9 min read

Episode 26: Smarketing with Varun Bhandakar

Episode 26: Smarketing with Varun Bhandakar

Welcome to Episode 26 of HubShots!

Interview: Smarketing with Varun Bhandakar (@vahroon) - Channel Consultant at HubSpot

Recorded: Friday 12 February and Tuesday 15 March 2016

In this episode we interview Varun Bhandakar, Channel Consultant at HubSpot for HubSpot Asia Pacific and discuss:

- the value of re-assessing buyer personas
- useful tips for how to approach buyer personas
- the need to include non-fit personas
- the 30-second tent ?
- typical campaign durations
- smarketing, and the push for alignment with sales and marketing
- why we love Canva (follow them @canva)

Follow Varun on Twitter at @vahroon

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Interview Transcript

Ian Jacob: Now, Varun, tell us a little bit about yourself and what you do at HubSpot.

Varun Bhandarkar: Cool. My name is Varun Bhandarkar. I'm a channel consultant here at HubSpot. To break down the role, I work with our partners in agencies to help them do inbound marketing better for themselves and for their customers.

Craig Bailey: Great. Our audience is marketing managers. You're dealing a lot with agencies and seeing success. The agencies are working with marketing managers. What are some of the characteristics of successful companies that you're seeing through your work with agencies?

Varun Bhandarkar: Sure. I'd say something that makes a lot of companies really successful while working with agencies is realistic goal setting and expectations. I personally have asked a lot of agencies when they're sitting down with their customers, and a customer says, "Hey, look, I want 100% increase in my website traffic," I've kind of asked them to push back and say, "Where are you getting that number from?" Are they pulling it out of air? Is the goal realistic? I feel like a lot of agencies who do that really well are setting themselves up for success in the long term.

Craig Bailey: Great. Are you saying, like, building on that, a marketing manager if they have a focus on one goal, realistic expectations, but also what ROI means, it comes down to actually what is return? Would that be true?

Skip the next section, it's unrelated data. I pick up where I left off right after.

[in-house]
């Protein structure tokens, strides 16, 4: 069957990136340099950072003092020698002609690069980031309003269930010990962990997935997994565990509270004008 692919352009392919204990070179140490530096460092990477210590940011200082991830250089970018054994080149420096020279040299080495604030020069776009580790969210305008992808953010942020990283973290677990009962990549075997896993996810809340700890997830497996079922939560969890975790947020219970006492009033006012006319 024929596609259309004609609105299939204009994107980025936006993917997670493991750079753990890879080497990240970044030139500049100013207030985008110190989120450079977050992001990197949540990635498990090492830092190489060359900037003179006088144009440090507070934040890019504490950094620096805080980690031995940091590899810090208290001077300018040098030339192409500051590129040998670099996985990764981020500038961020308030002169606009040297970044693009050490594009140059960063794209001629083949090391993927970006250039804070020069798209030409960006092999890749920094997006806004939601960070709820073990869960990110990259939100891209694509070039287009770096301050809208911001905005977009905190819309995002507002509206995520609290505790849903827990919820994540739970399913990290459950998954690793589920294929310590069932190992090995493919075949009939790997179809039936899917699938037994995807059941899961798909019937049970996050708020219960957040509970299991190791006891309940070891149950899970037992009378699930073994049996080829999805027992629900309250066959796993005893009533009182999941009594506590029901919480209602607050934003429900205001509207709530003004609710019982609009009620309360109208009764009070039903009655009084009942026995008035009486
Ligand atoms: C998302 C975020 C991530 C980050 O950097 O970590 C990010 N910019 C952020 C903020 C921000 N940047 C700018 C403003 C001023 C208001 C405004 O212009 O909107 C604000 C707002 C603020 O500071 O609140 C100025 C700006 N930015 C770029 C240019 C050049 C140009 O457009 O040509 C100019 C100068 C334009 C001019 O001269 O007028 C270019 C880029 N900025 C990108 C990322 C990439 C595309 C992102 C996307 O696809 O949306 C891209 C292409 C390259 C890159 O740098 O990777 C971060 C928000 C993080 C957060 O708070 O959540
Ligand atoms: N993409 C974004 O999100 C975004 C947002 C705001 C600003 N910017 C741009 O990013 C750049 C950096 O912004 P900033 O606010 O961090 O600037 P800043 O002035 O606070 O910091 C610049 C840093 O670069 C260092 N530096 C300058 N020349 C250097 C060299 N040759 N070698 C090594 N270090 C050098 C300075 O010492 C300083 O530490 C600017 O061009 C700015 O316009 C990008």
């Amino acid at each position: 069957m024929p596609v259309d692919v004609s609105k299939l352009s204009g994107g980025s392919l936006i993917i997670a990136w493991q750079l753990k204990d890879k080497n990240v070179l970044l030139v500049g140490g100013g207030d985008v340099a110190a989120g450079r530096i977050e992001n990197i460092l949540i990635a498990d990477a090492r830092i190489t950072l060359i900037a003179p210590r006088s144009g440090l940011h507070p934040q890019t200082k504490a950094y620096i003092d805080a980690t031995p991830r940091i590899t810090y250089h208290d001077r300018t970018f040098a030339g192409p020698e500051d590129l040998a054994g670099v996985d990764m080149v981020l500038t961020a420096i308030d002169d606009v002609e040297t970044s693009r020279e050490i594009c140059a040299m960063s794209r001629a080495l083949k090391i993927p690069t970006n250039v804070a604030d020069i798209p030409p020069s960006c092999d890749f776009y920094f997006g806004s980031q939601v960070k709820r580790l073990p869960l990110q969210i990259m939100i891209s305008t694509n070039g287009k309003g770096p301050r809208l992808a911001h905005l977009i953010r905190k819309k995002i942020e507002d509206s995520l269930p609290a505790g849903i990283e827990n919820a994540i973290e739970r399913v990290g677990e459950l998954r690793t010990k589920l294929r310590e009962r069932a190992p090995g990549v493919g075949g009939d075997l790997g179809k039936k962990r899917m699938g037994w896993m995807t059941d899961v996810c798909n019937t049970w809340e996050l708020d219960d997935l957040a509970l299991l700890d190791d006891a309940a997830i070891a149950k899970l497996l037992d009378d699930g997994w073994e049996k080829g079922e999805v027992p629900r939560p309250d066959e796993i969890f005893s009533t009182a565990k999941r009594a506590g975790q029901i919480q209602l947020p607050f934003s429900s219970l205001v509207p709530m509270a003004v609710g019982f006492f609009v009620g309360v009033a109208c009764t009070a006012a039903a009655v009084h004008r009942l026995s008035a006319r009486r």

Varun Bhandarkar: Absolutely. I think that kind of creates a good segue to something that we were talking earlier about - smarketing. I've been pushing that regardless of if it's an agency or if it's an organization. I'm always telling them to have a smarketing-based approach. Now, smarketing, as you guys probably know, is the alignment between sales and marketing. A lot of times traditional organizations they complain that they don't get enough lead from sales, and then marketing's like, "We're doing enough. We're sending you out with this, and you're not really closing it." That's because there's lack of alignment.

It's the start of the year 2016. Sit along with your sales team. This is my advice to a lot of marketing managers. Sit with your sales team. Sit with your sales director. Find out what they're looking from you. See if it's realistic. Come up with a good plan as to how you can actually execute it. That way there's harmony, and you guys can at the end of the week not worry about missing targets, but rather than that sit down and have a beer together.

Craig Bailey: Excellent insight.

Ian Jacob: Now, understanding that, what are some of the strategies you see agencies helping marketing managers implement or do that's working really well?

Varun Bhandarkar: Sure. Something that I've found happening more often lately is a lot of agencies are going back to their marketing managers and asking them to reassess their buyer persona. I know this sounds like a very rudimentary answer, but that's the basis for success. If you don't have a proper idea of who you're trying to market to or who will be buying your services or product at the end of the day, you're kind of yelling out in the woods, and the audience is sitting behind you.

Craig Bailey: That's an excellent point, because we've seen stats that show that buyer personas, everyone knows the concept, but less than the majority, a minority, actually build them. Do you have any tips on how they can build buyer personas or review those?

Varun Bhandarkar: Yeah, absolutely. Look, if you have services or a product to market, don't think of yourself as an organization with something to sell. Think of yourself as someone in the audience or someone in the market who has a need, and think of how what you're trying to sell or the service that you're selling is going to solve for them. I think when you kind of put yourself in someone else's shoes, the answers to your buyer personas come instantly. I think a lot of people over complicate the buyer persona question by saying, "Okay, we've got something. Who would it solve for?" No, think of who someone is and what problem they have that you can eliminate using your service or product.